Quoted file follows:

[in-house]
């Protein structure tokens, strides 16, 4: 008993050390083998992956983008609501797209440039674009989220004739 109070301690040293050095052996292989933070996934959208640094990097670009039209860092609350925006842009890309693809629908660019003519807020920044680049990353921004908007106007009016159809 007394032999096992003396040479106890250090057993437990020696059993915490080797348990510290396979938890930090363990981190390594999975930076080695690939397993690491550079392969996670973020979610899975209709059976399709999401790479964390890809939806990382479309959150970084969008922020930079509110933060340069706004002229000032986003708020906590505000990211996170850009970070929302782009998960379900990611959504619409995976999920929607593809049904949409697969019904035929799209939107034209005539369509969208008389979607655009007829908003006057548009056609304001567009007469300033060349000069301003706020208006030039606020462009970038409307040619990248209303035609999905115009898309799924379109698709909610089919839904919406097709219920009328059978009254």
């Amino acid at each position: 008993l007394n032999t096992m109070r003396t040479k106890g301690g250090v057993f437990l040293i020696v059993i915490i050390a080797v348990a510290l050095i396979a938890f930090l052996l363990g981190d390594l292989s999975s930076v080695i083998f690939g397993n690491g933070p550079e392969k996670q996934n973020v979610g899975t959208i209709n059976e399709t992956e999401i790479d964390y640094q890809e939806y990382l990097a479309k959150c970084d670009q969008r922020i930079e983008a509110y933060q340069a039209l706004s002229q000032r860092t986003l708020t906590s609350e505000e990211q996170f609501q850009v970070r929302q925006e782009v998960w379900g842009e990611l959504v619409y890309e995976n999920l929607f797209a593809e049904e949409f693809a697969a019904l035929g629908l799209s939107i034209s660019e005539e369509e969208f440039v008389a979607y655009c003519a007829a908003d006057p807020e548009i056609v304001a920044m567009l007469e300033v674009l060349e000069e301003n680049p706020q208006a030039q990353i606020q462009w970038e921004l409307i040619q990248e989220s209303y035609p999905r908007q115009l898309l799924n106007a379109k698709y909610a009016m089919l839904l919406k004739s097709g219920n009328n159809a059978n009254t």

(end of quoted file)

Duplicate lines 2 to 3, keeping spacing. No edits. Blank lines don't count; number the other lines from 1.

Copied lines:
């Protein structure tokens, strides 16, 4: 008993050390083998992956983008609501797209440039674009989220004739 109070301690040293050095052996292989933070996934959208640094990097670009039209860092609350925006842009890309693809629908660019003519807020920044680049990353921004908007106007009016159809 007394032999096992003396040479106890250090057993437990020696059993915490080797348990510290396979938890930090363990981190390594999975930076080695690939397993690491550079392969996670973020979610899975209709059976399709999401790479964390890809939806990382479309959150970084969008922020930079509110933060340069706004002229000032986003708020906590505000990211996170850009970070929302782009998960379900990611959504619409995976999920929607593809049904949409697969019904035929799209939107034209005539369509969208008389979607655009007829908003006057548009056609304001567009007469300033060349000069301003706020208006030039606020462009970038409307040619990248209303035609999905115009898309799924379109698709909610089919839904919406097709219920009328059978009254």
């Amino acid at each position: 008993l007394n032999t096992m109070r003396t040479k106890g301690g250090v057993f437990l040293i020696v059993i915490i050390a080797v348990a510290l050095i396979a938890f930090l052996l363990g981190d390594l292989s999975s930076v080695i083998f690939g397993n690491g933070p550079e392969k996670q996934n973020v979610g899975t959208i209709n059976e399709t992956e999401i790479d964390y640094q890809e939806y990382l990097a479309k959150c970084d670009q969008r922020i930079e983008a509110y933060q340069a039209l706004s002229q000032r860092t986003l708020t906590s609350e505000e990211q996170f609501q850009v970070r929302q925006e782009v998960w379900g842009e990611l959504v619409y890309e995976n999920l929607f797209a593809e049904e949409f693809a697969a019904l035929g629908l799209s939107i034209s660019e005539e369509e969208f440039v008389a979607y655009c003519a007829a908003d006057p807020e548009i056609v304001a920044m567009l007469e300033v674009l060349e000069e301003n680049p706020q208006a030039q990353i606020q462009w970038e921004l409307i040619q990248e989220s209303y035609p999905r908007q115009l898309l799924n106007a379109k698709y909610a009016m089919l839904l919406k004739s097709g219920n009328n159809a059978n009254t």